California wildfire risk prompts planned mass cutoff of PG&E power
By Steve Gorman
LOS ANGELES (Reuters) - Nearly 800,000 California homes and businesses can expect to lose electricity for up to several days from Wednesday, in a planned PG&E power shutdown of unprecedented scale due to heightened wildfire risks from high winds, the utility said.
Pacific Gas & Electric Co, a unit of PG&E Corp, said on Tuesday it was extending a previously announced "public safety power shutoff" to 34 counties in northern and central California, marking the largest such precautionary outage the utility has undertaken to date.
Power will be turned off to communities in stages, starting in northern California, just after 12:01 a.m. Wednesday, depending on the timing of high-wind conditions locally, PG&E said in a statement.
Sustained gale-force winds were expected to last through midday Thursday, with isolated gusts of up to 70 miles per hour, the utility said. Once power is turned off, it cannot be restored until winds subside, allowing PG&E to inspect equipment for damage and make any repairs, it said.
"We're telling customers to be prepared for an outage that could last several days," PG&E spokeswoman Tamar Sarkissian told Reuters.
PG&E has come under increased scrutiny in recent years over maintenance of transmission wires and other equipment implicated in a number of major wildfires.
In May, state fire investigators determined that PG&E transmission lines caused the deadliest and most destructive wildfire on record in California, the wind-driven Camp Fire that killed 85 people in and around the town of Paradise last year.
Cal Fire likewise concluded that PG&E power lines had sparked a separate flurry of wildfires that swept California's wine country north of San Francisco Bay in 2017.
PG&E filed for bankruptcy in January 2019, citing potential civil liabilities in excess of $30 billion from the North Bay and Camp Fires.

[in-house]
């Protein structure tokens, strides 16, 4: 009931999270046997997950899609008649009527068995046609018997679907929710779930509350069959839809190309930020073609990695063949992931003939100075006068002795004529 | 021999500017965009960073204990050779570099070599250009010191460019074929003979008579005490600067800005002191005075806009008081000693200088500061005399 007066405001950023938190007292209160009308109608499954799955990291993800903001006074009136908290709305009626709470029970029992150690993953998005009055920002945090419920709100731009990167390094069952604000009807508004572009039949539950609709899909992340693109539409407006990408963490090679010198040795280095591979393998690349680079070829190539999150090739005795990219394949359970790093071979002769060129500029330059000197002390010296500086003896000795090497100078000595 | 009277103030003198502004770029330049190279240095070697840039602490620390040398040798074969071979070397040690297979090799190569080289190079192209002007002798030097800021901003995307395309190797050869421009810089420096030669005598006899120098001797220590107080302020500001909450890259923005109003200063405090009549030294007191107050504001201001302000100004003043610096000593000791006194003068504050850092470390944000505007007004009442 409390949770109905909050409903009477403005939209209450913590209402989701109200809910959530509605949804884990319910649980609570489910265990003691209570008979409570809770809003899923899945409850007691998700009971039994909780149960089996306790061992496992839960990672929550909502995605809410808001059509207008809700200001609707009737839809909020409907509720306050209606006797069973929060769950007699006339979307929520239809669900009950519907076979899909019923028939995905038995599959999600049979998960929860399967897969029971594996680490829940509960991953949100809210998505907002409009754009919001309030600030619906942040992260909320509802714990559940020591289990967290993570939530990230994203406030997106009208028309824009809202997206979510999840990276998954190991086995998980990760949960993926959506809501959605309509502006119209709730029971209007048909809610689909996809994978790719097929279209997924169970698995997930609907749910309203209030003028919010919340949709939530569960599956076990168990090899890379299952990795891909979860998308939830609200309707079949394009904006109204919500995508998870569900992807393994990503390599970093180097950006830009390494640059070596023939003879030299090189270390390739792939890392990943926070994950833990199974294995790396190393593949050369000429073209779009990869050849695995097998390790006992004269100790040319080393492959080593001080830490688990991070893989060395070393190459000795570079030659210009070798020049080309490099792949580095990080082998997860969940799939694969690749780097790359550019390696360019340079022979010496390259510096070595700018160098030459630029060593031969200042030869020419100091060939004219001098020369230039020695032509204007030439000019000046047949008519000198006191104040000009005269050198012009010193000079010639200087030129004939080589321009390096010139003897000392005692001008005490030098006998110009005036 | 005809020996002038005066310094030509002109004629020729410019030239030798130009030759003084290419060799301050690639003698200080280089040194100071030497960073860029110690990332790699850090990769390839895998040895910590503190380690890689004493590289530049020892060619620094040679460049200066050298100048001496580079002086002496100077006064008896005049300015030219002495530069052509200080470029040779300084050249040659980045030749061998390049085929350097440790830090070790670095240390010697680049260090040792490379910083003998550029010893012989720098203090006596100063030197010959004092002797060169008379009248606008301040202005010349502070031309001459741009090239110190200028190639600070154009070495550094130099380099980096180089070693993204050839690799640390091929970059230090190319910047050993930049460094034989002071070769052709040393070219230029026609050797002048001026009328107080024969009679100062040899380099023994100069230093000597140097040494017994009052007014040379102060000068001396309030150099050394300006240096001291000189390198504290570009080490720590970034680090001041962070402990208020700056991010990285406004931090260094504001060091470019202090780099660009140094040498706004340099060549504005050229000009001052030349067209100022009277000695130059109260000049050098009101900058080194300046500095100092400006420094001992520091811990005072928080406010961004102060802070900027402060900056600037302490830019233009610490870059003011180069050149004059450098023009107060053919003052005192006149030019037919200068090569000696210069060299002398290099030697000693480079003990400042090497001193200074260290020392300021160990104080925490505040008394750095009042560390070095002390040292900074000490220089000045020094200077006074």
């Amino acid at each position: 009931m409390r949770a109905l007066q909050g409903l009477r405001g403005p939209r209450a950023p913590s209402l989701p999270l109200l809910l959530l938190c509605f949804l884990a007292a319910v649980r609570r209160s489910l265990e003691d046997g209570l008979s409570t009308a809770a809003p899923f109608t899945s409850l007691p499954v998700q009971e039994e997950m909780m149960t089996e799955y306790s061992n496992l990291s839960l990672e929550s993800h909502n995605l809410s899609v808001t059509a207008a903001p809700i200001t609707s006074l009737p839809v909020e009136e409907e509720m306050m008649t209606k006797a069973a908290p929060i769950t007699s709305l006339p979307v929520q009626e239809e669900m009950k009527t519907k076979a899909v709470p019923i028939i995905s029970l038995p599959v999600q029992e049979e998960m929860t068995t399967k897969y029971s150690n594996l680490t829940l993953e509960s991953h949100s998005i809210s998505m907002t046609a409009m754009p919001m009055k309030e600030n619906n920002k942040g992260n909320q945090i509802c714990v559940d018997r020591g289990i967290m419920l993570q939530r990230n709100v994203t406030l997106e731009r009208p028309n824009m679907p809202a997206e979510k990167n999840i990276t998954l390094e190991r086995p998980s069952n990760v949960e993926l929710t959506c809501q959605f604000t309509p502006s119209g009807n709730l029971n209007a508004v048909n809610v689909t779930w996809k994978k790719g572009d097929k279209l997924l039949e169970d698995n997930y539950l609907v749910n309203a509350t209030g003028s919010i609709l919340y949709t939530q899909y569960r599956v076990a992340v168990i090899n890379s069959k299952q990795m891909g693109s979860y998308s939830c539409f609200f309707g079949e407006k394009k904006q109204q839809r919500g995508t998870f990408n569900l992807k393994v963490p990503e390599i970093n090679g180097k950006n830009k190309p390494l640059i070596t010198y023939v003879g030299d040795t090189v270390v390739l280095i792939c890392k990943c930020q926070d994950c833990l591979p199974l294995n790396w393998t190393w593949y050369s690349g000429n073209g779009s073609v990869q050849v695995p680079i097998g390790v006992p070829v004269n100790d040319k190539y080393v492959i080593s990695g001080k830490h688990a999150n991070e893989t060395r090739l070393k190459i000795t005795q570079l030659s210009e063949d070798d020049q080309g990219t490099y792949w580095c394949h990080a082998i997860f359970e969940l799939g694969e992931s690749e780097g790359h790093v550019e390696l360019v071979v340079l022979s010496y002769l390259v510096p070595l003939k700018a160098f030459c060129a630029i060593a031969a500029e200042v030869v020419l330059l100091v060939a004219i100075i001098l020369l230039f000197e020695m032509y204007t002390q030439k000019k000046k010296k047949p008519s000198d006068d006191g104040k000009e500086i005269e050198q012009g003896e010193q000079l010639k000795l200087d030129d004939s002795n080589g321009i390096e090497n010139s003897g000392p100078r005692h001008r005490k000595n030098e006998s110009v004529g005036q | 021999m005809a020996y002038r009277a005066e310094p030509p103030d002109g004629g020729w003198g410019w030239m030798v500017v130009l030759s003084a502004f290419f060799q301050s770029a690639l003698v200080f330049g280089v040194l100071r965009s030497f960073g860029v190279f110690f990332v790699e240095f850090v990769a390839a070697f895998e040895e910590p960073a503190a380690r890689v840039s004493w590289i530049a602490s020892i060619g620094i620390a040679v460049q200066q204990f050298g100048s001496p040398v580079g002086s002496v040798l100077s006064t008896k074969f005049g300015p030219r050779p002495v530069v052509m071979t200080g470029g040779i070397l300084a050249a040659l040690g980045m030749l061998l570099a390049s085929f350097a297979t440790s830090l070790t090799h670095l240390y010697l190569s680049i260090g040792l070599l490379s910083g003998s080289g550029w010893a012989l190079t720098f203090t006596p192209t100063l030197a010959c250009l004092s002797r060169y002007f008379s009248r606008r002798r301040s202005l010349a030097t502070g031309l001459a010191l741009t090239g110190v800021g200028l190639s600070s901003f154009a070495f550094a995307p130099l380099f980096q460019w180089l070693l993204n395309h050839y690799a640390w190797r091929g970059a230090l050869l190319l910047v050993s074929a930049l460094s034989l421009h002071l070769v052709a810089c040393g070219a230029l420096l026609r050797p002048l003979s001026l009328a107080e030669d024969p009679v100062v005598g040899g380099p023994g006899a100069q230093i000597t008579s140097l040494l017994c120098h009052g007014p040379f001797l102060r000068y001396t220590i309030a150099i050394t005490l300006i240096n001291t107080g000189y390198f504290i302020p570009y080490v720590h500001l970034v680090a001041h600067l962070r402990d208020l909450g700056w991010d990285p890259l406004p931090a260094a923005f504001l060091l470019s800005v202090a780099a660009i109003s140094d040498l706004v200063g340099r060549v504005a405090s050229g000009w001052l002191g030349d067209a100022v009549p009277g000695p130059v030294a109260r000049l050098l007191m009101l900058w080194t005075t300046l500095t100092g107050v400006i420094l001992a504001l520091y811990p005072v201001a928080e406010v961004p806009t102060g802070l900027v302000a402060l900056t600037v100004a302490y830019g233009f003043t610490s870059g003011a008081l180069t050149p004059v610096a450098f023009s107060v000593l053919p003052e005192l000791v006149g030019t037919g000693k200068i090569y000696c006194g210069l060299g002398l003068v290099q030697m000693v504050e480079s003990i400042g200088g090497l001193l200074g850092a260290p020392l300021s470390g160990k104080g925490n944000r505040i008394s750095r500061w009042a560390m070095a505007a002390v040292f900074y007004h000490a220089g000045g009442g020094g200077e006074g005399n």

The California Department of Forestry and Fire Protection (Cal Fire) said "red-flag" warnings were posted across the entire state for what was shaping up to be the strongest wind event so far this season.
The scope of the planned outage, extending to over half of California's 58 counties, will far exceed the very first public safety power shutoff declared by PG&E in October of last year, which impacted 60,000 customers, Sarkissian said.
Some consumer advocates have objected to the precautionary disruptions, saying they can harm people who need electricity for medical equipment.
But PG&E promised to open community centers in 30 locations across the latest planned outage zone to furnish restrooms, bottled water, battery charging and air-conditioned seating during daytime hours.
Sarkissian said PG&E had placed 45 helicopter crews and 700 extra ground personnel on standby for inspections and repairs once the latest wind event is over. Some equipment locations will require workers to hike into remote or mountainous areas for lack of vehicle access, she said.
(Reporting and writing by Steve Gorman in Los Angeles; Additional reporting Jim Christie in San Francisco; Editing by Bill Tarrant)